Zimbabwe's President in waiting Emmerson Mnangagwa, greets supporters gathered outside the Zanu-PF party headquarters in Harare, Zimbabwe Wednesday, Nov. 22, 2017. (AP Photo/Ben Curtis)
Zimbabwe's President in waiting Emmerson Mnangagwa, greets supporters gathered outside the Zanu-PF party headquarters in Harare, Zimbabwe Wednesday, Nov. 22, 2017. (AP Photo/Ben Curtis)
Harare - They waited under the scorching for hours, waiting for their hero Emmerson Mnangwaga to arrive.

Although some had complained of hunger, they stayed on and were patient. They had left their homes early this morning and the only thing they had managed to eat were snacks that they bought from vendors.

Earlier in the day, it had rained before it became very hot but scores of people still waited to see Mnanagangwa.

To while away the time, they danced to music blaring from speakers nearby. When it became apparent that Mnangagwa was closer, they started cheering loudly.

Video: Botho Molosankwe/IOL

As soon as Mnangagwa stepped out his vehicle, crowds nearly caused a stampede as they pushed each other forward to catch a glimpse of the man who will now be their leader.


They pushed and shoved with everyone wanting to be at the front.


Security guards had a tough time controlling and pushing back the crowds that were pushing forwards. At some point some people nearly came to blows due to emotions that were running high.


At one point a soldier went around with a sjambok, threatening to whip everyone who did not listen to him and pushed forward.

No matter how much he whipped the floor next to people's feet to scare them, the crowds always went back to the very same spot he had just removed them from.

As that scene unfolded, others who were not part of the feuding group from waved their Zimbabwean flags even higher, admiration palpable on their faces as they saw Mnangagwa.


They cheered loudly as they saw him on the stage that had just been hastily prepared.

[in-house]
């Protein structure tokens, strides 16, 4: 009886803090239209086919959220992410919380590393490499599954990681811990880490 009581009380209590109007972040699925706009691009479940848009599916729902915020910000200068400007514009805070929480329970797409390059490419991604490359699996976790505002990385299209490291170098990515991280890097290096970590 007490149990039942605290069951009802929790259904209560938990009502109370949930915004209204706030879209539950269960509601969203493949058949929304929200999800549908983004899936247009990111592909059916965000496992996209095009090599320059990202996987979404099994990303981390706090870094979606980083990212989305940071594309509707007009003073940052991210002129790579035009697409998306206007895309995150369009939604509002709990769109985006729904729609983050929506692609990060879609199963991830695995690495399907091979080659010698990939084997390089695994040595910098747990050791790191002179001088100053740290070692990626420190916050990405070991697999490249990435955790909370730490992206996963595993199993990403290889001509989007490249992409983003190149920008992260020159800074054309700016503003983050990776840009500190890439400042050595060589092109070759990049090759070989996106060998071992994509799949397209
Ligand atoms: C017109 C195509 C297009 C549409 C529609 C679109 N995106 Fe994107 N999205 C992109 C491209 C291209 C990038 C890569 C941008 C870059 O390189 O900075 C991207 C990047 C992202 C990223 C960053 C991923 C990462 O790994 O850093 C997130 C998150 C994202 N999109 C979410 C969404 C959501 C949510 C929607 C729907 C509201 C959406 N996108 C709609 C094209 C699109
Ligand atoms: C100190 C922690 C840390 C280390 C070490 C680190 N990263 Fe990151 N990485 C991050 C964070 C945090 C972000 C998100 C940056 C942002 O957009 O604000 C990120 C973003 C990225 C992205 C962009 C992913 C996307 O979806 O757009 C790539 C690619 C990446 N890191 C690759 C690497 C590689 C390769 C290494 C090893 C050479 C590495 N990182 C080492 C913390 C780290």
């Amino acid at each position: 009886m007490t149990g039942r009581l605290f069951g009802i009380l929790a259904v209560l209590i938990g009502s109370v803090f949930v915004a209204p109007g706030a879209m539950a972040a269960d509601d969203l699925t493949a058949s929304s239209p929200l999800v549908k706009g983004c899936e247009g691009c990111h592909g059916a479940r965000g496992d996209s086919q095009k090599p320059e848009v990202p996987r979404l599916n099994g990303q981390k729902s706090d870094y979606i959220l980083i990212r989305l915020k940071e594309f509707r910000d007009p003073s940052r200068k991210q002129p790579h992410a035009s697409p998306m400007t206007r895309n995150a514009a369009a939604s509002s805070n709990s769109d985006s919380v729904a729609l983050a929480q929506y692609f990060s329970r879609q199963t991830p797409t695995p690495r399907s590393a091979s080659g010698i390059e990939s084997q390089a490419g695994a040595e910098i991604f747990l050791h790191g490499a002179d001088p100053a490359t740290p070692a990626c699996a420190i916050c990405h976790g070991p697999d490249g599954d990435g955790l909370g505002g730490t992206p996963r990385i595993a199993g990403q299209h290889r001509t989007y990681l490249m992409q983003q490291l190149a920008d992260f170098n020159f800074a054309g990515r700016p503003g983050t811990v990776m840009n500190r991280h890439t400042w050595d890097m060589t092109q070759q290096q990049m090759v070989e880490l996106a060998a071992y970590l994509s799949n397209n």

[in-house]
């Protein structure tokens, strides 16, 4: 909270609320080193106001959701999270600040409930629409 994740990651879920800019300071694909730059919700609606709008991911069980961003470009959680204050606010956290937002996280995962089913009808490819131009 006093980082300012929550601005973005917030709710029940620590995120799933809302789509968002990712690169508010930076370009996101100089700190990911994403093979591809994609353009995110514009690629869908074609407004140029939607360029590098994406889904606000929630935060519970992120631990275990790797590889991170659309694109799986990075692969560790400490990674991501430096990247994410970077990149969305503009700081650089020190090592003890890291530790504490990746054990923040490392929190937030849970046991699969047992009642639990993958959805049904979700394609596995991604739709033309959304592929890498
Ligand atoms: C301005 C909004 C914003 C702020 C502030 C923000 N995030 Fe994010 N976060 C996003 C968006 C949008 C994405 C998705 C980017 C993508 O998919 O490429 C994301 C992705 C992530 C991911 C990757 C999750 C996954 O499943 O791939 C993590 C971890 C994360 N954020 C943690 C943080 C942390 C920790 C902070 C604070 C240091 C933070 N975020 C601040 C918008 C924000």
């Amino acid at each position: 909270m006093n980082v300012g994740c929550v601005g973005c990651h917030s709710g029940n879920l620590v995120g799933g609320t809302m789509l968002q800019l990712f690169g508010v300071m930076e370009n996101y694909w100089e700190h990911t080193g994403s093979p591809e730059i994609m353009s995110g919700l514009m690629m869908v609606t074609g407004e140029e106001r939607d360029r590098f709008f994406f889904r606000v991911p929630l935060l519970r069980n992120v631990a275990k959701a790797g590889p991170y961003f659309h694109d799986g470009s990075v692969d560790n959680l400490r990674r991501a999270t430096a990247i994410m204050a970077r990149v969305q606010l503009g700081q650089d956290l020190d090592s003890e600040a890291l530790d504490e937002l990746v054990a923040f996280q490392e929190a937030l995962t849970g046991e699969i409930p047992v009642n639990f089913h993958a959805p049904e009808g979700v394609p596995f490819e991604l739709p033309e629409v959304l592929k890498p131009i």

Video: Botho Molosankwe/IOL
Zanu-PF member Obed Mpofu, who introduced Mnangagwa, was also well received by the crowds. 

When Mnangagwa finally spoke, the crowds cheered even louder. 

He began by telling the crowd about why he went on exile to South Africa.

"In August, I was subjected to poisoning which resulted in me being airlifted to South Africa. This time around I said I will not wait for them to eliminate me and decided to go to South Africa,"  he said.

Mnangagwa said he was humbled by the support Zimbabweans have shown him.

"Today we are witnessing a new and unfolding democracy.  President Jacob Zuma and [former Tanzanian] President [Jakaya] Kikwete have also sent their messages commending you for the disciplined and peaceful way you have handled yourselves. They say the way we have handled this process makes them proud as Africans," he said.

Mnangagwa, set to be sworn in on Friday morning at 10am, called on Zimbabweans to begin working towards a new beginning for the country. 

"I call upon all genuine patriotic Zimbabweans to come together, work together. No one is more important than than the other. We are all Zimbabweans," he said.

"We want to grow our economy, we want peace in our country, we want jobs, jobs, jobs."

The presidential nominee nicknamed "crocodile" also recognised Parliament Speaker Jacob Mudenda for sticking to the constitution.

"I wish to commend the manner in which the speaker handled the process under intense pressure from those that wanted to derail it," he said.

Mnangagwa said Wednesday night, was just to greet and thank Zimbabweans.  He promised to give a proper speech at his Friday inauguration.

Additional reporting by ANA